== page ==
Canada may be 142 years old, but it's only been flying for a century.

 

The Canada Aviation Museum celebrated Canada Day by throwing the doors open on one of the world's best aviation collections.

 

The free day of activity at the museum started with a citizenship ceremony for 100 people presided over by Gov.-Gen. Michaëlle Jean, to mark Canada's centennial of powered flight.

 

Aircraft from the Ontario Provincial Police, the Royal Canadian Mounted Police, the Canadian Warplane Heritage Museum and Vintage Wings of Canada were flown in for the day during static displays outside the museum.

Canada Aviation Museum spokesperson Marie-Jose Cadieux said they were expecting upwards of 6,000 visitors to the museum.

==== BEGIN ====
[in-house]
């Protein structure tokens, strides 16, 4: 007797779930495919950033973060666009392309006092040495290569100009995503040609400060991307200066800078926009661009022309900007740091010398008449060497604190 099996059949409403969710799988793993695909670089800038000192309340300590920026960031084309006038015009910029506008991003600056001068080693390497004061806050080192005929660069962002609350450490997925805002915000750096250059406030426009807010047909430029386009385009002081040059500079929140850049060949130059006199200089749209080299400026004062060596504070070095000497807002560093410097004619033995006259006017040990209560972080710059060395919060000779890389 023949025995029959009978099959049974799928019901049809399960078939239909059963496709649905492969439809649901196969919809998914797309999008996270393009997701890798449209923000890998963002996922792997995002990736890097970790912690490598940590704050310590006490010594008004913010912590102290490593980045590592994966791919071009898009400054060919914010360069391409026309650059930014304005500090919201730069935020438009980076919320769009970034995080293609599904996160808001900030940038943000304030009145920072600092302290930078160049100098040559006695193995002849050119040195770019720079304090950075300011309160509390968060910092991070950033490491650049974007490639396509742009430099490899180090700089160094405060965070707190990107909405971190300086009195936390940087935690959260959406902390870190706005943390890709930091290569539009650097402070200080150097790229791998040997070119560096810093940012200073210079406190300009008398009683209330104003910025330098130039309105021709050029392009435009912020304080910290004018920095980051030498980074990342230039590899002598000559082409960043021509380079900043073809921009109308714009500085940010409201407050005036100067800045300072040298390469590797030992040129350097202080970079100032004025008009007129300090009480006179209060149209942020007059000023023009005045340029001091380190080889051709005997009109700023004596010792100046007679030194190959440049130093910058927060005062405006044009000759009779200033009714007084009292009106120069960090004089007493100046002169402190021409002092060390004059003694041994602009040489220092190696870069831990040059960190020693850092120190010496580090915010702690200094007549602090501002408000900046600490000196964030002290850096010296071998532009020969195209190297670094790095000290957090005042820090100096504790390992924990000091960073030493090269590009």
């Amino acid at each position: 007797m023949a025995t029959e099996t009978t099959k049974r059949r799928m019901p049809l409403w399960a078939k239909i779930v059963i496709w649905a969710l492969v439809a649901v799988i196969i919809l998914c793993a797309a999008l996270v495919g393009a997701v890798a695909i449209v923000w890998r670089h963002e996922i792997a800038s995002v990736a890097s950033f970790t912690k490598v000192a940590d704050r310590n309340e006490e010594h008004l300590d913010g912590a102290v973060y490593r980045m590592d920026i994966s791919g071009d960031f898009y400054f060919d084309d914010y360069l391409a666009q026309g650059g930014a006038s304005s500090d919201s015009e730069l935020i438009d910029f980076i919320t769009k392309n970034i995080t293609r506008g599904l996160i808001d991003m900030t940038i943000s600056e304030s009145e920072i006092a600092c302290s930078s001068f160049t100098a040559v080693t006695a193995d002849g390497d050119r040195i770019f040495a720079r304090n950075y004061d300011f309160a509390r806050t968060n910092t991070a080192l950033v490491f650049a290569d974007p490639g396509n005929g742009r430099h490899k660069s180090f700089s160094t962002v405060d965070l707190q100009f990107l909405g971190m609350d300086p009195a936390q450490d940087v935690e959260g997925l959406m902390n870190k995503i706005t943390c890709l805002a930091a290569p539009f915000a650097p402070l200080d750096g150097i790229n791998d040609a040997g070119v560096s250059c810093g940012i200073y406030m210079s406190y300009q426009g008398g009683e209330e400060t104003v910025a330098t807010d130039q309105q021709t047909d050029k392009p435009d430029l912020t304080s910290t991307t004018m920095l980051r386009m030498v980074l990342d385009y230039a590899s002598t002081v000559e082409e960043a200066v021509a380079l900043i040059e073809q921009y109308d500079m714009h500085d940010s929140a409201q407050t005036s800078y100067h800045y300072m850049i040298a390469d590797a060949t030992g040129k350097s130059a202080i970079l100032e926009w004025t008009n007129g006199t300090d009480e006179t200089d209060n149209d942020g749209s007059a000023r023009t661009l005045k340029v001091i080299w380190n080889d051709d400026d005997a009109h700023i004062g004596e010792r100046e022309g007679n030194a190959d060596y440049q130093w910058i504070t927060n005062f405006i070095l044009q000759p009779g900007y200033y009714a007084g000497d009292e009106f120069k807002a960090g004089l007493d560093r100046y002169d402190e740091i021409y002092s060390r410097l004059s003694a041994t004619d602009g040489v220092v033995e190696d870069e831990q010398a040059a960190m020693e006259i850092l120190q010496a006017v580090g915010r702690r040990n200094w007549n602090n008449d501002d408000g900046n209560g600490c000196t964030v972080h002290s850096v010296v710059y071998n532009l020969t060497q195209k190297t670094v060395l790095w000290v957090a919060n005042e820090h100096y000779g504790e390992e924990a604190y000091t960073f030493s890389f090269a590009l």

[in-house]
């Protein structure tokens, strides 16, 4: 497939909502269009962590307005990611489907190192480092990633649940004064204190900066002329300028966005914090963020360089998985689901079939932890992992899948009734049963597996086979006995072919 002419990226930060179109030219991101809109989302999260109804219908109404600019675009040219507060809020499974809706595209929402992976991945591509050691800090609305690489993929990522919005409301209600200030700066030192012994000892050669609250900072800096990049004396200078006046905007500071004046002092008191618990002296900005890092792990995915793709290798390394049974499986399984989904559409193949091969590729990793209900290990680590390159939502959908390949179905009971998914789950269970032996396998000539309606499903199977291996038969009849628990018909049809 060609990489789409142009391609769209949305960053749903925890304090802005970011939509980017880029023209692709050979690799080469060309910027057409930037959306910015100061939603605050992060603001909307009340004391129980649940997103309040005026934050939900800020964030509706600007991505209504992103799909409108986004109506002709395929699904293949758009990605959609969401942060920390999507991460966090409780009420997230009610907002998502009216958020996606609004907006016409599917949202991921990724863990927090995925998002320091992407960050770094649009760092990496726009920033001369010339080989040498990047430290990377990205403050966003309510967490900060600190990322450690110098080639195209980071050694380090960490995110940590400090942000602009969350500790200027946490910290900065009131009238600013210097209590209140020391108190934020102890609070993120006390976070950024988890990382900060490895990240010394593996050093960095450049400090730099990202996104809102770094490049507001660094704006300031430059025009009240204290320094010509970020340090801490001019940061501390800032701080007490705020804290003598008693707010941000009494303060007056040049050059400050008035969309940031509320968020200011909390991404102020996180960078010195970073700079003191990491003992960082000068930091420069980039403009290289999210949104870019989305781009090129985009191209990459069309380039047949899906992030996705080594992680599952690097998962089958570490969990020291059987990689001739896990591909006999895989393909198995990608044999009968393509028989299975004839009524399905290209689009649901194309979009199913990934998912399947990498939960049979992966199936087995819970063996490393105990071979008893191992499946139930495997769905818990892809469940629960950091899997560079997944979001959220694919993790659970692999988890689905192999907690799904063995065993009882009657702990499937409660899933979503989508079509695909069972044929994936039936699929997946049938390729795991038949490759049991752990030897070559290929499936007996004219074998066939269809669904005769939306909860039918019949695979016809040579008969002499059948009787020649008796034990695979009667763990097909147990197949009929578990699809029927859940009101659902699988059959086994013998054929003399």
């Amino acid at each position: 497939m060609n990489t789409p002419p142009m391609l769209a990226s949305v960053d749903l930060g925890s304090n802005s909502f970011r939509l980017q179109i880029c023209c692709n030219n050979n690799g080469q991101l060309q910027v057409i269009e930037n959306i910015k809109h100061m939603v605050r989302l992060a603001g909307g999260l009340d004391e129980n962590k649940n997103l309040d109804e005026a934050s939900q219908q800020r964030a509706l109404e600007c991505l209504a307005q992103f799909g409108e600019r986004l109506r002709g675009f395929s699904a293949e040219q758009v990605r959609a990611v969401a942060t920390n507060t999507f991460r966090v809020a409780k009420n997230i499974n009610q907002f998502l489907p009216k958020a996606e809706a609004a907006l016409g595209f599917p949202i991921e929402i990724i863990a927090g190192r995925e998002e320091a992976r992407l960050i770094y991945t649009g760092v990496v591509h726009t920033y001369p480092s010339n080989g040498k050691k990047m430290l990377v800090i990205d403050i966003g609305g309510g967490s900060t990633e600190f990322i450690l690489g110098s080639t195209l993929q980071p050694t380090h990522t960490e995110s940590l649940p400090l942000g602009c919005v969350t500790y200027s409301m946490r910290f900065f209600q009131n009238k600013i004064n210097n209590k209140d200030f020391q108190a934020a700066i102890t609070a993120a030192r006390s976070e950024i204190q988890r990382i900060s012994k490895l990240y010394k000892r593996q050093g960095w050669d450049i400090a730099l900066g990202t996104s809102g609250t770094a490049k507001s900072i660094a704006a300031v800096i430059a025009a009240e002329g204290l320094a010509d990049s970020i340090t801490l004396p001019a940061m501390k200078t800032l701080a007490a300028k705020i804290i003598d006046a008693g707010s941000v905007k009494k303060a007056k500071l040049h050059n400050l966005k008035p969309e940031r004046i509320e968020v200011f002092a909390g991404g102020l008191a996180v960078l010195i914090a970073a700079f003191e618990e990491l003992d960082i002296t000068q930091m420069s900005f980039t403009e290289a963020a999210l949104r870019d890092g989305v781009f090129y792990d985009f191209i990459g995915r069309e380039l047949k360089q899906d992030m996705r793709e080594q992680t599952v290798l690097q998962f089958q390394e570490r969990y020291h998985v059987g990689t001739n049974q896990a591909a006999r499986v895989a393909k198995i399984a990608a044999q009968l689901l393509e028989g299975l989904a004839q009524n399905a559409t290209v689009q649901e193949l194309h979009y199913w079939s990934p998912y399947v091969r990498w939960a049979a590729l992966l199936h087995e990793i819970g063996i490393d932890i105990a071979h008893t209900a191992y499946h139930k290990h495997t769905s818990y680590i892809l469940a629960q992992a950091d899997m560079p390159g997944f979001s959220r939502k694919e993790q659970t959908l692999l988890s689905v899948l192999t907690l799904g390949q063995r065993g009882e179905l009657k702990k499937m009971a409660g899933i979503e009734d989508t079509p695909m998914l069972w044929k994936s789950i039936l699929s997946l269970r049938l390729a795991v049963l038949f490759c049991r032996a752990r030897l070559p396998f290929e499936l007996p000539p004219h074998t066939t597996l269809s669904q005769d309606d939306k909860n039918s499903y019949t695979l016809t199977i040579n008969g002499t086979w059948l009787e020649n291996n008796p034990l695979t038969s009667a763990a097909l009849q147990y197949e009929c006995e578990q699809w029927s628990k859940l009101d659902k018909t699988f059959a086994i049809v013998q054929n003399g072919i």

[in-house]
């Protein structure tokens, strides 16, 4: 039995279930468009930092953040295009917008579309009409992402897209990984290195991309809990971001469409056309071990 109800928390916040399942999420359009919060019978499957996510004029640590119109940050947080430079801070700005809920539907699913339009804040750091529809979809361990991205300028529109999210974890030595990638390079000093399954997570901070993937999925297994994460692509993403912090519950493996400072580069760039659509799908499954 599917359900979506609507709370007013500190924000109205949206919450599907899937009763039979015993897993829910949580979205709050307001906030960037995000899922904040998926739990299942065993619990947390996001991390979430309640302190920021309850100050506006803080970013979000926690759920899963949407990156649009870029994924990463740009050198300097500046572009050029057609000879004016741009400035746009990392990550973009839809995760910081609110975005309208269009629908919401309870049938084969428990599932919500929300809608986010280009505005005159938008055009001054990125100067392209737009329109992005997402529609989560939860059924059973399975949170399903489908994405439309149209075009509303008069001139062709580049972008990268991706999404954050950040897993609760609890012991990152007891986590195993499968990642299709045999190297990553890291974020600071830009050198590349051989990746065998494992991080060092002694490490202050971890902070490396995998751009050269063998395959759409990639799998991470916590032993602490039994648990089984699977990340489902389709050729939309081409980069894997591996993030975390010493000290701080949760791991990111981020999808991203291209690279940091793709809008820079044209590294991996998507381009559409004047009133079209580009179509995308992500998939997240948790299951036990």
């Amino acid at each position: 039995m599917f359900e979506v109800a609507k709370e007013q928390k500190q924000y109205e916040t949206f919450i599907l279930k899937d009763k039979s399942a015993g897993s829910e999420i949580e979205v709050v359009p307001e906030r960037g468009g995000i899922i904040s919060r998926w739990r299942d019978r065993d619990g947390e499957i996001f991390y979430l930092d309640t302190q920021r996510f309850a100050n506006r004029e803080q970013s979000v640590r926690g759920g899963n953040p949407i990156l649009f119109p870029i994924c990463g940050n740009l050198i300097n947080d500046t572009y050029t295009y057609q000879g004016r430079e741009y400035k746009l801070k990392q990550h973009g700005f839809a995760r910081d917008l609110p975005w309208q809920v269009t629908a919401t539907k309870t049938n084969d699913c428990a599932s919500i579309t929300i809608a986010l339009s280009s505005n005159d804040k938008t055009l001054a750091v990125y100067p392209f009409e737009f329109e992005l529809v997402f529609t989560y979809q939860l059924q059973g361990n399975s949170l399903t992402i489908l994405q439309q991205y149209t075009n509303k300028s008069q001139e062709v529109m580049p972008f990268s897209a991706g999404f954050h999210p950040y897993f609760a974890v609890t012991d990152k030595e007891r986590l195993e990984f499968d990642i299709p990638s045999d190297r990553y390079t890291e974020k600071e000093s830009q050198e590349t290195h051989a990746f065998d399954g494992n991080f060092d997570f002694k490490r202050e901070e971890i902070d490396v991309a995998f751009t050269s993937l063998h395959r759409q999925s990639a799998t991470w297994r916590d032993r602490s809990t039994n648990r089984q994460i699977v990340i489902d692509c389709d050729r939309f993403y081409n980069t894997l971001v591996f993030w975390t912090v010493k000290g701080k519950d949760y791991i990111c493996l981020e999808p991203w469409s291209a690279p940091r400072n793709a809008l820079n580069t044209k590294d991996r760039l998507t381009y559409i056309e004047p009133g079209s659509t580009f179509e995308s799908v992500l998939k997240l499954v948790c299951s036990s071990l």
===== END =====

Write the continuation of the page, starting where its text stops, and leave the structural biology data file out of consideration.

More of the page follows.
"This is our biggest day of the year," she said. "We have a lot of family activities going on."

The main aerial attraction was an appearance by the Snowbirds Demonstration Team.

However, their brief appearance left many of the spectators hoping for more.

"I thought they were going to do more loops and stunts," said Eric Dumouchel, who came from Aylmer to see the Snowbirds. "Inside (the museum) is a lot of fun, but for it only to last five minutes is disappointing."

Ottawa resident Paul Devey and his family came out to the aviation museum so his kids could see the planes and visit their granddad, who is volunteering with the restoration work on a 1948 Northstar aircraft.

"It's impressive to see the airplanes, and see Canada's aviation heritage," he said. "The kids are excited, but they wanted to see more jets, louder and lower."

For visitors like Alanna McDonell and Paula McClintock who weren't expecting a flypast, the snowbirds were an added bonus.

This is the second year that McClintock spent Canada Day at the aviation museum.

"It's not quite as busy as downtown," said McClintock, who came with a group of children. "I wouldn't feel comfortable bringing my kids downtown so this is the perfect venue. They get to run around and they learn something too."